The legal issue is significant because many observers believe that the financial burden of government pensions threatens to adversely affect the economic viability of the State and City of New York and the welfare of New York citizens and taxpayers.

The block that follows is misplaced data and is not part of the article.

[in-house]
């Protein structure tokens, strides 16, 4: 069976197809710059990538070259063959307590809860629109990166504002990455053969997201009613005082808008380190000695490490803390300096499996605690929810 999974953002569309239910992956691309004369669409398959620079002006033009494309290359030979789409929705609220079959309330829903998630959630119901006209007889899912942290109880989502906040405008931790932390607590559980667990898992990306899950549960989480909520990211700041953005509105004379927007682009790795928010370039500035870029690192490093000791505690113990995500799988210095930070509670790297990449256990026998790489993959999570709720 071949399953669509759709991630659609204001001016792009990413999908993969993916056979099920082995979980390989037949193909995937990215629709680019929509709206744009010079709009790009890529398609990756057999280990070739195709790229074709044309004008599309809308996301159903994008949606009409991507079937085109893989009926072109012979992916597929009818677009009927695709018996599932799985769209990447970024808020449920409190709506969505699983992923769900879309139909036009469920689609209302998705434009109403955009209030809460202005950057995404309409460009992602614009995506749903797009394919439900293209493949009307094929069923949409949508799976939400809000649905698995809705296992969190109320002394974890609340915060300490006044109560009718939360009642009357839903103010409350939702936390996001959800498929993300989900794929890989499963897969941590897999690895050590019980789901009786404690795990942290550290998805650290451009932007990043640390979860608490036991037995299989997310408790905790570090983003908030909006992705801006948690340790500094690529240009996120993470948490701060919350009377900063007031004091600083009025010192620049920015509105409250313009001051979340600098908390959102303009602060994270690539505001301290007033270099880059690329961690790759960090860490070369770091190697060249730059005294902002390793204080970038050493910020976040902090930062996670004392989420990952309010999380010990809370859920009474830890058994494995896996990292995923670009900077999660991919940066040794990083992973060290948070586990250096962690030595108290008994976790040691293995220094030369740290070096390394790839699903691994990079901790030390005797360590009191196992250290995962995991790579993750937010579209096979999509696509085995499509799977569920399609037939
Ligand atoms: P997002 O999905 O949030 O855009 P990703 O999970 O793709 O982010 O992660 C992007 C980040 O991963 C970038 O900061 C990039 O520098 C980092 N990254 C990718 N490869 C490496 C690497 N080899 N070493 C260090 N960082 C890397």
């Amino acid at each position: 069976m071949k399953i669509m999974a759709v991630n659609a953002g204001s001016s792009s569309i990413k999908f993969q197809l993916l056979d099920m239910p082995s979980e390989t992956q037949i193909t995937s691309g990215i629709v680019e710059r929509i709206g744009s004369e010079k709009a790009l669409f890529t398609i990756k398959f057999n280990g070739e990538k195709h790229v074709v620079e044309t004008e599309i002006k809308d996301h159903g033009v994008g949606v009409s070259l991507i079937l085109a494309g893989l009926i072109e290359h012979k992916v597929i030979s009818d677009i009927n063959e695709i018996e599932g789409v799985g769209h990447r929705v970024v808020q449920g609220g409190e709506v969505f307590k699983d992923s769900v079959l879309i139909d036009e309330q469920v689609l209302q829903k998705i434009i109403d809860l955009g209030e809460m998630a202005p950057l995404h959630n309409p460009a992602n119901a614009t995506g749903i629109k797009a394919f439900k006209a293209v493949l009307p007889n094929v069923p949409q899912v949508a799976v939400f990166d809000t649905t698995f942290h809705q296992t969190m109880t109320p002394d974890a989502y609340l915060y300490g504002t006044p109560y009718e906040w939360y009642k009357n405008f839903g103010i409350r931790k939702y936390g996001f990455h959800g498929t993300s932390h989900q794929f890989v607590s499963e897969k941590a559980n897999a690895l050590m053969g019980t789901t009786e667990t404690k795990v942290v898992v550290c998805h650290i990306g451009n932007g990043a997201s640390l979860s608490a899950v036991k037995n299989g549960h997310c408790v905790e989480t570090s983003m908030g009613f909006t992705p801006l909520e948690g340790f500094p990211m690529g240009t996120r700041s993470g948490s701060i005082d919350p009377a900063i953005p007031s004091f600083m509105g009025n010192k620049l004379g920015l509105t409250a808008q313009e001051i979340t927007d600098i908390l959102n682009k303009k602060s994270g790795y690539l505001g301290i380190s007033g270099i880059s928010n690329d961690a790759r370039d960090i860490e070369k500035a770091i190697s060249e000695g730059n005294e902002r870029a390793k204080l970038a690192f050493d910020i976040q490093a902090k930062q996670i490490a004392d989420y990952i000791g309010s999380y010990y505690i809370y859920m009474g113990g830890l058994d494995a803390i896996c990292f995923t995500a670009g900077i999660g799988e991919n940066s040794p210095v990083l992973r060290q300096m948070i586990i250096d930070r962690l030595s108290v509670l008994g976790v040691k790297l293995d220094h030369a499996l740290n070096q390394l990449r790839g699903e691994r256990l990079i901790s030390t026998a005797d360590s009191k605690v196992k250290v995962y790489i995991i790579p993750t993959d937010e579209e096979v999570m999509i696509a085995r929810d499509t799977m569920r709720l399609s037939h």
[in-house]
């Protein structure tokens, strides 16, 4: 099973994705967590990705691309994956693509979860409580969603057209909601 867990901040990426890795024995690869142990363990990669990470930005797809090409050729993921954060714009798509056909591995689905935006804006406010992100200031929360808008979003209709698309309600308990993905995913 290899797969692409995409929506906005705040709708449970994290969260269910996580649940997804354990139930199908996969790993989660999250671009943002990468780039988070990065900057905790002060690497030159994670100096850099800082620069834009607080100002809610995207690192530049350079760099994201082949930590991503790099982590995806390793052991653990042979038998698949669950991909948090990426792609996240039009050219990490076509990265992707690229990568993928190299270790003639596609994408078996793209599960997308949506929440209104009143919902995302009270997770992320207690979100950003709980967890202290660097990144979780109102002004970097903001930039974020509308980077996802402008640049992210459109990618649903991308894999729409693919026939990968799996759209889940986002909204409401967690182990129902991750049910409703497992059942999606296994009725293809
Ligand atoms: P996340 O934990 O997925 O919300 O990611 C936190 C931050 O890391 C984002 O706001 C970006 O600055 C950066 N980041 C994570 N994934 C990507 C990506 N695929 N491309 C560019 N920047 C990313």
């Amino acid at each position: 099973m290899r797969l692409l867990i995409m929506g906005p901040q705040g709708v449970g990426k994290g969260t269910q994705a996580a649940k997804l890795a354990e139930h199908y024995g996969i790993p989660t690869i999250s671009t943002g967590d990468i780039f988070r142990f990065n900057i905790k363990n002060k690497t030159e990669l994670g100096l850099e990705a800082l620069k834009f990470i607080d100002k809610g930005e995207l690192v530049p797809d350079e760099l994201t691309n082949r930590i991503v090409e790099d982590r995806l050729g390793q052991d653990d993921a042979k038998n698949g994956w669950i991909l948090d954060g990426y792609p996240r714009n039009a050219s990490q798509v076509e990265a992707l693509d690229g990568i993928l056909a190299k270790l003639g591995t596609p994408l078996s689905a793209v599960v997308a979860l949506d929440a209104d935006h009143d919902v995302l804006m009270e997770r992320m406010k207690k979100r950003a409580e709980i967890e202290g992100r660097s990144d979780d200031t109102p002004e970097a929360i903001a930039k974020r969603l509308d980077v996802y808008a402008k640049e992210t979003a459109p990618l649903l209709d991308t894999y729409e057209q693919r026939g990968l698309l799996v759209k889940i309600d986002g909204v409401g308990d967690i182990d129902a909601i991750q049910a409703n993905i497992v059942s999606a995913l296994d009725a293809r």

The Citizens Union of the City of New York is a preeminent independent, non-partisan organization dedicated to promoting good government and advancing political reform in the City and State of New York. It serves as a watchdog for the public interest and an advocate for the common good at City Hall and the State Capitol. Citizens Union was founded in 1897 by such eminent public-minded citizens as J. P. Morgan (financier and philanthropist), James A. Roosevelt (philanthropist) and Carl Schurz (U. S. Senator and Secretary of the Interior) to fight the corruption of Tammany Hall and helped to elect New York City’s first reform mayor, Seth Low, in 1901. Over the years, Citizens Union has spearheaded efforts for campaign finance reform, historic preservation, improved voting procedures, City Charter revisions, home rule for New York City, and proportional representation. Today, it works to ensure fair elections, clean campaigns, and open and effective government that is accountable to the citizens of the City of New York.